This one comes up pretty often – a customer creates a new incident view and uses the Incident (advanced) combination class (aka “type projection) as the target for the view. Then the performance of the view is really slow. This blog post will explain why and what you can do to improve the performance of views.
If you need a refresher on type projections please see this blog post:
If you use the Incident (Advanced) type projection for your view you are able to query by all these relationships (below) and you can use them as columns in a view (so long as the relationship type max cardinality is 1 and the object you want is only one “hop” away from the incident).
So – that has pretty much anything you could ever want to query about or display related to an incident. Perfect right? No!! While it is very flexible it also means that the UI is going to pull back all that related object data
even if it is not going to be displayed in the view!
Action logs, related configuration items, billable time, etc. are not things that you can’t even display in the view. This is why views targeted at Incident (Advanced) are slow – because they are bringing back all this data.
If you want a fast view you need to use a type projection that includes
only those components you need to query by and to display in the view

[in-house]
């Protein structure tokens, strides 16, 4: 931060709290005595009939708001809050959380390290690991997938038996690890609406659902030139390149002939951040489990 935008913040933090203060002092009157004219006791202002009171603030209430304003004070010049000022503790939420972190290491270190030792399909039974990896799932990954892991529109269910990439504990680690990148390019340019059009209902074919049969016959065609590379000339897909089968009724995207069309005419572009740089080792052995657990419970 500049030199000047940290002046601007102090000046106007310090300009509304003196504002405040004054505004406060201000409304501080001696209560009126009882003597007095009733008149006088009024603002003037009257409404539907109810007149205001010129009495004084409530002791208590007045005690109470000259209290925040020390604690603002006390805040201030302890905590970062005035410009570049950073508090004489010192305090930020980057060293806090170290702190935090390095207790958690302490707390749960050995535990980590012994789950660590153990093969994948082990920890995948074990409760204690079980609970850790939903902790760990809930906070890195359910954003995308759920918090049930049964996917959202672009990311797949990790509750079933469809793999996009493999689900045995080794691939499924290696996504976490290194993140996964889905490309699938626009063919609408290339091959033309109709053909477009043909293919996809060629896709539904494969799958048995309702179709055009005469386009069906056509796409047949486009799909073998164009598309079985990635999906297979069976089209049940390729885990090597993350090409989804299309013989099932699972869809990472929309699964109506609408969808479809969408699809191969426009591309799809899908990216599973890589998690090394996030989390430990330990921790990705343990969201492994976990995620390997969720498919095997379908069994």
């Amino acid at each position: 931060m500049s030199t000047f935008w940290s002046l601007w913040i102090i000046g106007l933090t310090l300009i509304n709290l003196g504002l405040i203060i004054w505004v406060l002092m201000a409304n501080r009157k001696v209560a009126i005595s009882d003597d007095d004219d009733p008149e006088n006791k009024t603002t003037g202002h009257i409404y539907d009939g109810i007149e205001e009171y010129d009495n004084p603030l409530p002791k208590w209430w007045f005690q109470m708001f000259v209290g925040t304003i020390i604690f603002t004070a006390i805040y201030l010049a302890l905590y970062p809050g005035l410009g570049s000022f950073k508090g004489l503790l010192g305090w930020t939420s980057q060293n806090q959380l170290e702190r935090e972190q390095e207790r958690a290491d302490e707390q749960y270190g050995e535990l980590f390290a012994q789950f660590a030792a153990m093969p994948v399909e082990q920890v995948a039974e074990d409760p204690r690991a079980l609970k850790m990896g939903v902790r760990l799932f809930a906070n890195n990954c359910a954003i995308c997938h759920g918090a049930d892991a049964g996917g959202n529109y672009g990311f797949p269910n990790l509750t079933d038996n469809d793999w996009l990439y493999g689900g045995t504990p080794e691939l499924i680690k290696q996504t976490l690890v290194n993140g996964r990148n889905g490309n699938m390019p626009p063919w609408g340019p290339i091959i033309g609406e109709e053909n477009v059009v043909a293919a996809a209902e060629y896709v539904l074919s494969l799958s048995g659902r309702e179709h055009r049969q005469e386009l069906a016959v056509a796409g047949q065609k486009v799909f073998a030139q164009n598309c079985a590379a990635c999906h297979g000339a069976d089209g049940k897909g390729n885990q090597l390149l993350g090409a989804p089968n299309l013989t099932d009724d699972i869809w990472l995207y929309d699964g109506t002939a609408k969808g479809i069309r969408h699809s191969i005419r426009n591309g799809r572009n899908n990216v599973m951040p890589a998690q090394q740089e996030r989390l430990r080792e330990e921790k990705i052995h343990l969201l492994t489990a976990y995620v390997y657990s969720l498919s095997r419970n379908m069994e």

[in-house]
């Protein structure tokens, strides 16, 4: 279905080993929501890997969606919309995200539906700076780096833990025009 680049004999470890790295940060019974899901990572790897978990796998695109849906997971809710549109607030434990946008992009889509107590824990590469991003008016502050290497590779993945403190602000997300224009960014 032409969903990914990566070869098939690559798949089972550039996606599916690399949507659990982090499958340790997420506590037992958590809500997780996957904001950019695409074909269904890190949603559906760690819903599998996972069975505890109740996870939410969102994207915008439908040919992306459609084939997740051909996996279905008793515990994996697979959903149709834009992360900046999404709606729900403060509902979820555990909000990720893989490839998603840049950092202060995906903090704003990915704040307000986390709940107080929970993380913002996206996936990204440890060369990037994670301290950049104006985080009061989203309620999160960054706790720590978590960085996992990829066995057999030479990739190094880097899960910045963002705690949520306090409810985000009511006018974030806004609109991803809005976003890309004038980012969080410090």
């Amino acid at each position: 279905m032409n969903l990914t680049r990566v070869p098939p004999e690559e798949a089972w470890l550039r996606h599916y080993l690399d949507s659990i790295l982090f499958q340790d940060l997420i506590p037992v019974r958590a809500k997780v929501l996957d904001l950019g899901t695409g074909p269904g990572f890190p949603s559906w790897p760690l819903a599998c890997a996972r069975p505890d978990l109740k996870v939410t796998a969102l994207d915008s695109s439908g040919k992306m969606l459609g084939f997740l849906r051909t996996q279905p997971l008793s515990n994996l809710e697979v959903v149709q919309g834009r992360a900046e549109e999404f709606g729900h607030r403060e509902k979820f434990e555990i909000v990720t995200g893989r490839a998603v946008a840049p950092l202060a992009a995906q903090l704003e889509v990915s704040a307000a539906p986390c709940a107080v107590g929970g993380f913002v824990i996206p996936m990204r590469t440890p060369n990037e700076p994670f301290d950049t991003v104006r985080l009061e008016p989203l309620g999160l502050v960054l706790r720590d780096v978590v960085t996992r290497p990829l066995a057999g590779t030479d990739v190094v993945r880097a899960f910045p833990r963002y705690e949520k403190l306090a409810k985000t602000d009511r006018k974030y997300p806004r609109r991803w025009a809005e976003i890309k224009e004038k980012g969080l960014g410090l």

. These are the type projections that we provide out of the box in SCSM 2010:
Incident (advanced) is intended to be used for the incident form only. You really don’t want to use this for a view.
Incident (portal) is intended for use by the portal and only gets a limited set of data. This is the list of components (or relationships) that the portal type projection has:
This is still too many for most purposes in a view.
Incident (typical) is a good choice for views because it includes the affected user and the assigned to user component which are commonly used in view criteria or view columns.
There is only one problem with using the Incident (typical) type projection. It is in an unsealed MP for some reason so you can only use it if the view you are going to create is also going to be stored in the same MP (Service Manager Incident Management Configuration Library) as the type projection. If you create your view anywhere under the out of the box Incident Management node then your view will be in that same MP and it will be fine.
If you try to use the Incident (typical) type projection in a view in a different unsealed MP you’ll get an error message like this:
If you create your view someplace else in the tree you’ll need to create your own folder in your own MP. At that point you can only use type projections which are in some other
MP (or in the same MP as your folders/views).
You can do that yourself by opening the XML and creating a type projection that looks like this:
Just to make things a little easier I’ve created an MP (attached) that you can just import that has a bunch of different type projections you can use.
: Use the most “narrow” type projection that you can to get the data that you need to display and that let’s you specify the criteria you need. Using just the incident class itself and not even using a type projection has the best performance.
If you import the .mp file attached there will be a lot more options to choose from:
I also included the .xml file in case you want to add some of your own or modify the ones that I provided.